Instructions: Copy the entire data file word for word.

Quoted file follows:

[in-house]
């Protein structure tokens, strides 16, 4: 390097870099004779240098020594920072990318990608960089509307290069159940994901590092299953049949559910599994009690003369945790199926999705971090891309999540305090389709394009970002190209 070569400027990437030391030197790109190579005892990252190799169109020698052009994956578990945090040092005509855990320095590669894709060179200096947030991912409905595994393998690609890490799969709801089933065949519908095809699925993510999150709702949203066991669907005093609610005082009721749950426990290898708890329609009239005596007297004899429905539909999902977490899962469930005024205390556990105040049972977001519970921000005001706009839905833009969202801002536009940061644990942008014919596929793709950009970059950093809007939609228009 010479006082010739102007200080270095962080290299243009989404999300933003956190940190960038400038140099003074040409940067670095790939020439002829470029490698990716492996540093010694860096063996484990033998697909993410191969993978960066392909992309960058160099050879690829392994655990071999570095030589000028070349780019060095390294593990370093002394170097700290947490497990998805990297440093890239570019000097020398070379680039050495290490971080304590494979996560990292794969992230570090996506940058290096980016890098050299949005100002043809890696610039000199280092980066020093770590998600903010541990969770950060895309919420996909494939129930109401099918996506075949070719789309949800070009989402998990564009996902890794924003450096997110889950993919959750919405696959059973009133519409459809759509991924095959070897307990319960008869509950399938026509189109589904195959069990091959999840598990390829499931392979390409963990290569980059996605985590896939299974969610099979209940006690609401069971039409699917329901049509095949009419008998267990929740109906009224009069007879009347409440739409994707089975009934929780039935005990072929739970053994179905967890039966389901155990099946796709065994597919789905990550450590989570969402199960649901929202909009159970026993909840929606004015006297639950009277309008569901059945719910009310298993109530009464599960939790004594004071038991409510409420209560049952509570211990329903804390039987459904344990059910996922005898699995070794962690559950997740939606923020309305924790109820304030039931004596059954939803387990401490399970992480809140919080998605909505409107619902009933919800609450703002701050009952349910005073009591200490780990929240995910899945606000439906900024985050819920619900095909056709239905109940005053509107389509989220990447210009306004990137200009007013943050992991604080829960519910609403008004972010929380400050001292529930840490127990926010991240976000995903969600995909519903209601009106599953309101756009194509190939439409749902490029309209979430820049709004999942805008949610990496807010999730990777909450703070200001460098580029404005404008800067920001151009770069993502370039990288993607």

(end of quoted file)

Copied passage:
[in-house]
């Protein structure tokens, strides 16, 4: 390097870099004779240098020594920072990318990608960089509307290069159940994901590092299953049949559910599994009690003369945790199926999705971090891309999540305090389709394009970002190209 070569400027990437030391030197790109190579005892990252190799169109020698052009994956578990945090040092005509855990320095590669894709060179200096947030991912409905595994393998690609890490799969709801089933065949519908095809699925993510999150709702949203066991669907005093609610005082009721749950426990290898708890329609009239005596007297004899429905539909999902977490899962469930005024205390556990105040049972977001519970921000005001706009839905833009969202801002536009940061644990942008014919596929793709950009970059950093809007939609228009 010479006082010739102007200080270095962080290299243009989404999300933003956190940190960038400038140099003074040409940067670095790939020439002829470029490698990716492996540093010694860096063996484990033998697909993410191969993978960066392909992309960058160099050879690829392994655990071999570095030589000028070349780019060095390294593990370093002394170097700290947490497990998805990297440093890239570019000097020398070379680039050495290490971080304590494979996560990292794969992230570090996506940058290096980016890098050299949005100002043809890696610039000199280092980066020093770590998600903010541990969770950060895309919420996909494939129930109401099918996506075949070719789309949800070009989402998990564009996902890794924003450096997110889950993919959750919405696959059973009133519409459809759509991924095959070897307990319960008869509950399938026509189109589904195959069990091959999840598990390829499931392979390409963990290569980059996605985590896939299974969610099979209940006690609401069971039409699917329901049509095949009419008998267990929740109906009224009069007879009347409440739409994707089975009934929780039935005990072929739970053994179905967890039966389901155990099946796709065994597919789905990550450590989570969402199960649901929202909009159970026993909840929606004015006297639950009277309008569901059945719910009310298993109530009464599960939790004594004071038991409510409420209560049952509570211990329903804390039987459904344990059910996922005898699995070794962690559950997740939606923020309305924790109820304030039931004596059954939803387990401490399970992480809140919080998605909505409107619902009933919800609450703002701050009952349910005073009591200490780990929240995910899945606000439906900024985050819920619900095909056709239905109940005053509107389509989220990447210009306004990137200009007013943050992991604080829960519910609403008004972010929380400050001292529930840490127990926010991240976000995903969600995909519903209601009106599953309101756009194509190939439409749902490029309209979430820049709004999942805008949610990496807010999730990777909450703070200001460098580029404005404008800067920001151009770069993502370039990288993607």